John: Yeah, so there’s a lot different things that can go wrong, you could have a situation where a blood or sorry, a valve is not closing correctly. And so that’s the case, that means you’ll have kind of like some blowback from the heart.
So there are basically two major areas that the heart valves can’t work properly, there’s stenosis, and there’s regurgitation. stenosis is like when the heart valve doesn’t really open far enough, it can be due to like the clot, or it can be just any other sort of kind of pathology or anything else that’s going wrong in that case. And so that’s stenosis is like one way. And then another way is that regurgitation can happen. And that’s when blood kind of flows backwards, like those valves don’t really close properly. So it’s kind of not opening properly, and not closing properly.
Christina: Is there any way to like, fix that if like a valve breaks, like are there? Like, I know that like, I’ve heard, like things I saw on Grey’s Anatomy, once they like I know, they replaced it with like a pig or something. But I didn’t know if that was like a real thing.
John: That is awesome question. No, yeah, that’s a great segue. So the what would happen is we can replace heart valves. And so in this case, you can do either a biological or mechanical replacement. And I’ll kind of break those down in the next section coming up. So like you said, heart valves often break. And it’s pretty clear from our previous discussions how important heart valve function is the flow of oxygen throughout the body. And that’s critical to so many different biological processes. In adult patients we have lots of treatment options for broken heart valves, including mechanical heart valves, which are very cost effective and long lasting, as well as biological heart valves, like from like a pig or from an adult human. That would be highly biocompatible. Yeah, so some of the research showing this there’s a lot but some of its from Williams at all as well, that group I mentioned earlier.
Christina: Would it like, let’s say, hypothetically, right now, my heart valve just like broke? And I go, Oh, now, what do I do? Would it be better for me to get like a biological one or a mechanical one? Like, is there any is there like any research on like, what is better in that situation?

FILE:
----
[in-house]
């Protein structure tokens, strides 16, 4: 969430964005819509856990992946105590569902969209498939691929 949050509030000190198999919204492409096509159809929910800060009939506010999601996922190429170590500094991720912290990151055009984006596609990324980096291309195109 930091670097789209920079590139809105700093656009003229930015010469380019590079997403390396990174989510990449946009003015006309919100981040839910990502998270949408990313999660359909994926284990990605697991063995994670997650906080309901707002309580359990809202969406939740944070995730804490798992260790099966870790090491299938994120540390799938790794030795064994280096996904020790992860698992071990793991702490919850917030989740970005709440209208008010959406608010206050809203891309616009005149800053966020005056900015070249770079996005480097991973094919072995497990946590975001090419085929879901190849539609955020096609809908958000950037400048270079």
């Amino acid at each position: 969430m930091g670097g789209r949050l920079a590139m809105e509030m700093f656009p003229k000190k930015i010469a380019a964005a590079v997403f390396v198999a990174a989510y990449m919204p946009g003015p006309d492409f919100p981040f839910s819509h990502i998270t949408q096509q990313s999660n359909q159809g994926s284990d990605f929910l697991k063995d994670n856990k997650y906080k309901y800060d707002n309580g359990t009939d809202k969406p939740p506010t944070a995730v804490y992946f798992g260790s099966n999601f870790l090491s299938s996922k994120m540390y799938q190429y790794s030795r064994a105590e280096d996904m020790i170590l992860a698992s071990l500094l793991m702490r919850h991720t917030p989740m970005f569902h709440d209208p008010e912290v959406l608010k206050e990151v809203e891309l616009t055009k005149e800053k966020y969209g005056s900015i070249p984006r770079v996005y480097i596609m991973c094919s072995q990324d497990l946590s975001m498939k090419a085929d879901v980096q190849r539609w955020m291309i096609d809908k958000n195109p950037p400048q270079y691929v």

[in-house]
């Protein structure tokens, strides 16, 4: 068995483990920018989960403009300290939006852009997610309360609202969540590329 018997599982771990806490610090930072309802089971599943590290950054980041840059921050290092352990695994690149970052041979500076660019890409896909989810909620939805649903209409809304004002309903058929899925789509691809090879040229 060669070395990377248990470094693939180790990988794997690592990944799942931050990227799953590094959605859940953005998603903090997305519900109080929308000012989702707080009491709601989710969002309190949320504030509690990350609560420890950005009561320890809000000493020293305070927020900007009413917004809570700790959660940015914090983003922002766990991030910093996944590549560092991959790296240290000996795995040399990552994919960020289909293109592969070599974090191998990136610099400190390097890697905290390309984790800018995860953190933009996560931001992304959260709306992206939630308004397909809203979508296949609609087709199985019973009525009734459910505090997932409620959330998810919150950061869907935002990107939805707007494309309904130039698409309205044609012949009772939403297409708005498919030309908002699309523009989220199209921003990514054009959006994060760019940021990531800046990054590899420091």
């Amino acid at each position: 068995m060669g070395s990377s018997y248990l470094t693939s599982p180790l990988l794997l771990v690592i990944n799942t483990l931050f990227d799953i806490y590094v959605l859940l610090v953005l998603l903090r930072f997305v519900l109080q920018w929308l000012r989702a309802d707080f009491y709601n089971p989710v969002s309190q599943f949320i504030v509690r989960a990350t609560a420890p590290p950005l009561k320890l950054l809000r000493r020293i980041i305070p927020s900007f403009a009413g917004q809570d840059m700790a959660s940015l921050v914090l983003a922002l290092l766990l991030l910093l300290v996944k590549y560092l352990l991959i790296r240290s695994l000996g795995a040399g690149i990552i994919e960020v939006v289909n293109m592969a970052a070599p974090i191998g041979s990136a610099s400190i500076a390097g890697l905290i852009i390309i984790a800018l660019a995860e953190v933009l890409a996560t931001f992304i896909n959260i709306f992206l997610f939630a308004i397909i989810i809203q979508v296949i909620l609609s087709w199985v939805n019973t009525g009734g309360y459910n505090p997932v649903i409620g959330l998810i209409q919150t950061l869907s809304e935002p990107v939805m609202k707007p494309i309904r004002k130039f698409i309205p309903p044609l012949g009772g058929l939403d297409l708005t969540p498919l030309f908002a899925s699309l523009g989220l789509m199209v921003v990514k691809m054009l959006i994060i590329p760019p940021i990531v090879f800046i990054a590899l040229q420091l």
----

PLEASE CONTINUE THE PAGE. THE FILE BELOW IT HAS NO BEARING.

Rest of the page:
John: Yeah. So there’s been like computational and like, sort of case study based research done on like, what are the benefits and drawbacks of each? One important consideration is that mechanical heart valves require drugs that will, like resist blood clots. Because otherwise blood will like solidify near the valve and clog the valve. Because whatever material it’s made out of, it’s not going to be as good at like, kind of pushing blood away as our native veins and arteries are. Cost can also be a really important driving factor, especially like we talked about some of the people who need heart valve replacements in like lower income countries. An important takeaway that I’ll kind of break down a little bit further is that the balance of needs changes for children who need those like replacement valves. There are some significant issues facing younger patients. Three, in fact, primarily, growth of the patient means that a mechanical heart valve would cause like mechanical stress, and you’d require for the surgery like you have to change it out once every year to because these mechanical valves will not grow with the patient at all, they won’t change in size as the human does. Our researchers from the group, Movileanu et al found that usage time greatly decreases for mechanical heart valves, when using younger patients, because these valves had to be replaced as the patient grew. They won’t get to like, you know, there’s some valves that can be rated for like a really high number of uses, like mechanical valves, but it’s not helpful to people who are going to outgrow them.